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Sa Pobla

sa pobla mallorcaSa Pobla, or quite simply The Town, dates from 1300 but people had been living in the area for several thousand years before. There are seventeen prehistoric sites around the village, including pre-Talayotic caves and talayots like Claper Gran. While there is little evidence of Roman occupation, the largest farm in the area during the Moorish period was known as Huayi-al fas, or Lawn of Water. The name refers to the s'Albufera wetlands which once stretched from the Sa Pobla area to the sea.

The Moorish district of Inkan was split following the conquest in 1229 and while the farms were divided up between knights from Barcelona, the King kept the marshlands and s'Albufera lagoon for himself. James II founded a new town called Pueblo de Huialfàs, or Water Lawn Town, in 1300. It was one of many towns he established to attract settlers from the mainland.

sa pobla mallorcaThe population of the new town of Sa Pobla, as it became known, soon topped 1,000 and it was separated from Inca and was given control over nearby Campanet and Buger. The people made their money from farming and parts of the marshlands were dried out, creating fertile fields.

After hundreds of years of peace, Sa Pobla became the focus of a civil war in 1522. The Germanies (or Brotherhoods) had been angry at the high level of taxes being set by the nobles for some time. After seven of their number were arrested in 1521, they rose up and many nobles were massacred in Bellver Castle, near Palma. The rest of the nobles had taken refuge in Alcúdia and the Brotherhoods put the town under siege.

sa pobla mallorcaIn February 1522, 800 Imperial troops landed in Pollença Bay and sacked the adjacent town. They burnt down Pollença church with 200 women and children inside and then dismembered the men and hung their bodies from the trees along the roads. It was a brutal example of what happened if you opposed the Crown.

Sa Pobla was next in line and the Imperial troops advanced south towards it on 23 April, only to be find the Brotherhoods' army, astride the main road from Palma to Alcúdia. Over 3,000 men fought near Son Sabater Hill but the local militias were no match for the Imperial troops. The Brotherhoods' fell back leaving 300 dead on the battlefield and they had to abandon Sa Pobla. The line of communications to siege lines in Alcúdia had been cut.

sa pobla mallorcaWhile the Imperial troops occupied Sa Pobla and waited for the inevitable counterattack, it was a long time coming. All summer Joanot Colom and the core of Brotherhood army travelled around the villages rallying support but at the same time Governor Miguel Gurrea was doing the same, systematically executing anyone who supported the Brotherhood cause.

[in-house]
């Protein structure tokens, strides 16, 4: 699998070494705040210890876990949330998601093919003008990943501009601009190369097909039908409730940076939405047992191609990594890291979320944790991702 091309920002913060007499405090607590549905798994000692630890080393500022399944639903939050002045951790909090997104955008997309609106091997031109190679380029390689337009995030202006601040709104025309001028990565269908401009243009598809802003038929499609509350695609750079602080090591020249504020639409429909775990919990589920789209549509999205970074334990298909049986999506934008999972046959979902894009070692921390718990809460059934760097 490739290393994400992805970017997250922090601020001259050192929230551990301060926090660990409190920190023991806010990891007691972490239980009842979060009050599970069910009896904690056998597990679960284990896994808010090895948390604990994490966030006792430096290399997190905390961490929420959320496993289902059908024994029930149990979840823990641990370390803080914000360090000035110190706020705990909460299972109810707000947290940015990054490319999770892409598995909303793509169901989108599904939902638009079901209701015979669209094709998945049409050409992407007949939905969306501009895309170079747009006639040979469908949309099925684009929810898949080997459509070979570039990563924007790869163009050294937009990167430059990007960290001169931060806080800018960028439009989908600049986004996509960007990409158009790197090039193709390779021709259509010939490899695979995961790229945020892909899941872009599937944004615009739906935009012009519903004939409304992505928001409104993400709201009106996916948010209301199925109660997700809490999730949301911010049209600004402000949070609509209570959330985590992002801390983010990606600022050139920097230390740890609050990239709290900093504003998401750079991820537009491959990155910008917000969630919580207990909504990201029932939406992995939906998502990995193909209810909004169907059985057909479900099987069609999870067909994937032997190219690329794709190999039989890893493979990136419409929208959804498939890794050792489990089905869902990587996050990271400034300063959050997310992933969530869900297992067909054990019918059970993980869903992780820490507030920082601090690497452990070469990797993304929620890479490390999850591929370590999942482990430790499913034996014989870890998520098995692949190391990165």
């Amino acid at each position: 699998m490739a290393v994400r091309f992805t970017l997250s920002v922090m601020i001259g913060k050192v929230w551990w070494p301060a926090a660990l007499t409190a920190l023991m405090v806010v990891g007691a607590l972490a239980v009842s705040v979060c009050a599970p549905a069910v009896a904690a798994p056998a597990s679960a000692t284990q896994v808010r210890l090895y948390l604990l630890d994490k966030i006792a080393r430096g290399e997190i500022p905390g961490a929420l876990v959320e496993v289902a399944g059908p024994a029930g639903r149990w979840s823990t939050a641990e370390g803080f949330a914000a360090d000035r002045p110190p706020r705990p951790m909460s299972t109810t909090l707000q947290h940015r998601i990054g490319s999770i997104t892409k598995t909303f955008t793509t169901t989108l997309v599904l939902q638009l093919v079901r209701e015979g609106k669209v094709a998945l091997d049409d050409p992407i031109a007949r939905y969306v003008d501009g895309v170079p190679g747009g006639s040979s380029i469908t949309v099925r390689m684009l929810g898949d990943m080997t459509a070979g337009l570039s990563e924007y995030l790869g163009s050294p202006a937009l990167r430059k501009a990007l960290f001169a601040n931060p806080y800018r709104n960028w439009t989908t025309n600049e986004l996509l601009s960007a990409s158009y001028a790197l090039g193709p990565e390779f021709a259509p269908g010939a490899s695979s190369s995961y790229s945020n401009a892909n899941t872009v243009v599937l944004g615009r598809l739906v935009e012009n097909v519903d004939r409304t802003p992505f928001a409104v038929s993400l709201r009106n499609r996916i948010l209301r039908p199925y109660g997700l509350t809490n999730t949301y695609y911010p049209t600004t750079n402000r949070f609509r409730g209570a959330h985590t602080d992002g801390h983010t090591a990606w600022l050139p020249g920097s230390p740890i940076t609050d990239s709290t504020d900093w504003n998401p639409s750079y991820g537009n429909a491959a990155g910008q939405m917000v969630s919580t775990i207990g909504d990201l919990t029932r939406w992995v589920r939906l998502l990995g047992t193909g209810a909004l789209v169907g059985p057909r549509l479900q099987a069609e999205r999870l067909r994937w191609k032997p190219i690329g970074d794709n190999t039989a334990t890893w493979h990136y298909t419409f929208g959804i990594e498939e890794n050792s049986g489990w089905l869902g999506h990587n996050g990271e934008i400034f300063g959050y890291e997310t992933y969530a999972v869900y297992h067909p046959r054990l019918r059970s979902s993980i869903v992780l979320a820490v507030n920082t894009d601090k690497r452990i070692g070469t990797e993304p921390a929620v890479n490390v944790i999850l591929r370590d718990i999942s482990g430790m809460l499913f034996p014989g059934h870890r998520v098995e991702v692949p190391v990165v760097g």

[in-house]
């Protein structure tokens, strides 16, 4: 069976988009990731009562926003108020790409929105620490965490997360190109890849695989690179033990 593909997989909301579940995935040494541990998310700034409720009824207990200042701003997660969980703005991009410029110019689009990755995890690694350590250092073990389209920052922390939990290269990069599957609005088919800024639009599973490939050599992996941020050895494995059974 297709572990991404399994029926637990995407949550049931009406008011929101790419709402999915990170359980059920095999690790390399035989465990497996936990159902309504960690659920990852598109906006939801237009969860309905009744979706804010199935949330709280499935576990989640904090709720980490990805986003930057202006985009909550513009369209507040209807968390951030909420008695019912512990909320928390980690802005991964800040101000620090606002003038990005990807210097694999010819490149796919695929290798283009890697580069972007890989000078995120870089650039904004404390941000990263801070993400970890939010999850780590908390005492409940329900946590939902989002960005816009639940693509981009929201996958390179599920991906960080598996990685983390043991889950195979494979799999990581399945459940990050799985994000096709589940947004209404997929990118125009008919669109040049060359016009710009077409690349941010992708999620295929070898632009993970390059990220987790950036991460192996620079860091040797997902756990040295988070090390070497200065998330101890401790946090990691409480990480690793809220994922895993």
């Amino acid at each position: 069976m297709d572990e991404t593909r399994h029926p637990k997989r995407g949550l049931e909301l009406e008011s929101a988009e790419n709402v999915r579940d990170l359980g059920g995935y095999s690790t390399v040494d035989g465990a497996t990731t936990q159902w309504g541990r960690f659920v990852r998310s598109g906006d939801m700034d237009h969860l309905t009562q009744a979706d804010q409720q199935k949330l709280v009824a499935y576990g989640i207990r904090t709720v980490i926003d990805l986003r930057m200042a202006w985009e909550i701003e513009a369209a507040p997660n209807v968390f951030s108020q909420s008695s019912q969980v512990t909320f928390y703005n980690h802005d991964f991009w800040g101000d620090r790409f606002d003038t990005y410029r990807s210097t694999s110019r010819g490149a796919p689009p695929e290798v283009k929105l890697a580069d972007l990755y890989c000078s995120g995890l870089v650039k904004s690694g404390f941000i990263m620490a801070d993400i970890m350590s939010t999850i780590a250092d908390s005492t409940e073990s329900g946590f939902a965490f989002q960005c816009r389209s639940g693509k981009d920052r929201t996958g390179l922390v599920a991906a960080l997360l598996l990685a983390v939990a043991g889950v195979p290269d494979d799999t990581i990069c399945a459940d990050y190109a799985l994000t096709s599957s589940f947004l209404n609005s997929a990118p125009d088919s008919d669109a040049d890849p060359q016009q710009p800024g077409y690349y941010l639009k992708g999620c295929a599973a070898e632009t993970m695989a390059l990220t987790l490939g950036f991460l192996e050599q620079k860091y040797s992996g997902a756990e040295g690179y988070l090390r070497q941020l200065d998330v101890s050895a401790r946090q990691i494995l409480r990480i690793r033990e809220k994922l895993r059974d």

By November Colom had an army of 3,000 men and he was ready to retake Sa Pobla. Only he did not want to make a head on assault and his troops were led along the edge of the marsh, east of the village on 3 November. They were attacked near Son Fornari and the result was a crushing defeat for the Brotherhood; over a third of their number died in what later known as the Battle of the Marshes. It was the beginning of the end for the Brotherhoods; find out more on the Brotherhoods Uprising webpage.

The 16th Century was much quieter in Sa Pobla, in part due to one man, Pere Canaves, a veteran of the Philip IV of Spain's military campaigns in Flanders. On his return he was appointed commander of Sa Pobla's military headquarters and his area of responsibility covered Inca, Selva, Pollença, Alcúdia, Santa Margalida and Muro. Captain Pere, as he became known sponsored the building of Saint Anthony's Church in Sa Pobla and his tomb is inside; in 1949 was named an illustrious son of Sa Pobla.

Sa Pobla benefited from the boom in the wine industry in the 1800s and there were 23 wine makers around the town when the vine pest phylloxera struck and wiped them out. The people of Sa Pobla had to resort to growing rice in the marshlands to make a living.

North of Sa Pobla, across the main road to Alcúdia, is the medieval chapel of Crestatx, or Oratory of Santa Margalida, which dates from 1286. The chapel was rebuilt in the 1800s. Only one vineyard reopened in 1898 and it is just across the road to the chapel.

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